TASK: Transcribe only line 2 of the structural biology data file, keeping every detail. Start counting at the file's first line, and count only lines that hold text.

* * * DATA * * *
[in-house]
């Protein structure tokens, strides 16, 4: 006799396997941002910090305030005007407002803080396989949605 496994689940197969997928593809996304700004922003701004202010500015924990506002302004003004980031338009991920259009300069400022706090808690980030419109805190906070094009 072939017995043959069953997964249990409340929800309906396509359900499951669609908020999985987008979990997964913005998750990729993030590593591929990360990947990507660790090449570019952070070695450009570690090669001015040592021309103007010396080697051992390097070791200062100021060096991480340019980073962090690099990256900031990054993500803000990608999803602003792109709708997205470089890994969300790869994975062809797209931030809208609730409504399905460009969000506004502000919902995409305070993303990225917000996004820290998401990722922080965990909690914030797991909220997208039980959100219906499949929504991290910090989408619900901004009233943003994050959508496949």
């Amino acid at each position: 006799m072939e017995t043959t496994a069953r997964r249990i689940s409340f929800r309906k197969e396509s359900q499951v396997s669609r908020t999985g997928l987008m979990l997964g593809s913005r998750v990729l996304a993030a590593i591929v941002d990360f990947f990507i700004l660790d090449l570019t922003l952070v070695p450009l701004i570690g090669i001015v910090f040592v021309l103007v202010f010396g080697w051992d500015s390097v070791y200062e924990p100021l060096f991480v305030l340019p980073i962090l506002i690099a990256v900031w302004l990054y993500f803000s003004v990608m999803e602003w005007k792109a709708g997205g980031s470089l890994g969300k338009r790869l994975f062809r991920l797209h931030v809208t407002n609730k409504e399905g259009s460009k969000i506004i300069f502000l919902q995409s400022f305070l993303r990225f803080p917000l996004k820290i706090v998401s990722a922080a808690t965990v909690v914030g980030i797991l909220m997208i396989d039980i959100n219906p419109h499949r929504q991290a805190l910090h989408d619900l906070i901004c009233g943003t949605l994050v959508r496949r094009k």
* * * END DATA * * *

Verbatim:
């Protein structure tokens, strides 16, 4: 006799396997941002910090305030005007407002803080396989949605 496994689940197969997928593809996304700004922003701004202010500015924990506002302004003004980031338009991920259009300069400022706090808690980030419109805190906070094009 072939017995043959069953997964249990409340929800309906396509359900499951669609908020999985987008979990997964913005998750990729993030590593591929990360990947990507660790090449570019952070070695450009570690090669001015040592021309103007010396080697051992390097070791200062100021060096991480340019980073962090690099990256900031990054993500803000990608999803602003792109709708997205470089890994969300790869994975062809797209931030809208609730409504399905460009969000506004502000919902995409305070993303990225917000996004820290998401990722922080965990909690914030797991909220997208039980959100219906499949929504991290910090989408619900901004009233943003994050959508496949």